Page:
Saturday, January 19, 2008

Hair Loss in Women

Hair loss in women who have PCOS is a very common problem. The reason that women don't grow new hair is not totally understood, but in the case of women with PCOS, excessively high levels of androgens (male hormones) are thought to be primarily responsible.

A male hormone called dihydrotestosterone (DHT), which is converted from testosterone, binds to sites on hair follicles and appears to make the follicles go into their "resting" phase sooner, which in turn starts to cause the hairs produced by those follicles to become thinner and thinner with each growth cycle.

Women with high or increasing levels of androgens, such as women with PCOS or who are menopausal, may find that the hair on the head is thinned, while facial hair is coarser. Although new hair is not produced, the follicles remain alive, suggesting the possibility of new hair growth.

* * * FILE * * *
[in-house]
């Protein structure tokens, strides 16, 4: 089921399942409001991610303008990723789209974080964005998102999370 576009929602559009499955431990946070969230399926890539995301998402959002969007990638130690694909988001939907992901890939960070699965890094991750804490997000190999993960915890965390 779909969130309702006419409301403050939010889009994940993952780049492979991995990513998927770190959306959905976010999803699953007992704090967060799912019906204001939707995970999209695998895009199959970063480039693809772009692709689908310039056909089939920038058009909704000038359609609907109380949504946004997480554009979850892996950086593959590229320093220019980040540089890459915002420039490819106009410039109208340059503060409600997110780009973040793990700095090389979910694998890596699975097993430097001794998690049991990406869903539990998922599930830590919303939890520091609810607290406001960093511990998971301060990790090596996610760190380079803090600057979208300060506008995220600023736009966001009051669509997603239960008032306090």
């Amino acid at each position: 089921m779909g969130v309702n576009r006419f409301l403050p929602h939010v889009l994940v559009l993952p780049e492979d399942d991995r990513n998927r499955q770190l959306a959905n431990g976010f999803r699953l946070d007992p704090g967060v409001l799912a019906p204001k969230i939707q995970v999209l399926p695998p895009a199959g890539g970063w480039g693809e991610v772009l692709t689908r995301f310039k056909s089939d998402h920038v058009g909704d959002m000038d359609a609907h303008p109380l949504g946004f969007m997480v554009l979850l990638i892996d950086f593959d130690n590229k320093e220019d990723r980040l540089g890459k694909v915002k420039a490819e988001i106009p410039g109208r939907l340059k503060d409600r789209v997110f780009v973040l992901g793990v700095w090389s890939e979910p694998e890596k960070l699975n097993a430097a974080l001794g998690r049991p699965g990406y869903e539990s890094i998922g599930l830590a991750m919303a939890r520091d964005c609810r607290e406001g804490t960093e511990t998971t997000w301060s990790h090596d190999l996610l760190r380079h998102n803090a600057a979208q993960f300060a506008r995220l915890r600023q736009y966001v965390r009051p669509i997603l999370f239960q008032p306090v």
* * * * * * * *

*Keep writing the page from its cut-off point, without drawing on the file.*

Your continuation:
So what can they do about it? One option for treating hair loss is with the use of medications. The only drug or medication approved by the FDA to treat female pattern baldness is Minoxidil, used topically on the scalp. Minoxidil was discovered before the 1980's but was used to treat high blood pressure, not baldness. However, those that tried the product found they had an unusual side effect.... hair growth!

Another medication that is not recommended for women, but does work well with men is Finasteride (Procerin).

You can read more about hair loss and check out the discussion board for those that suffer from hair loss over at

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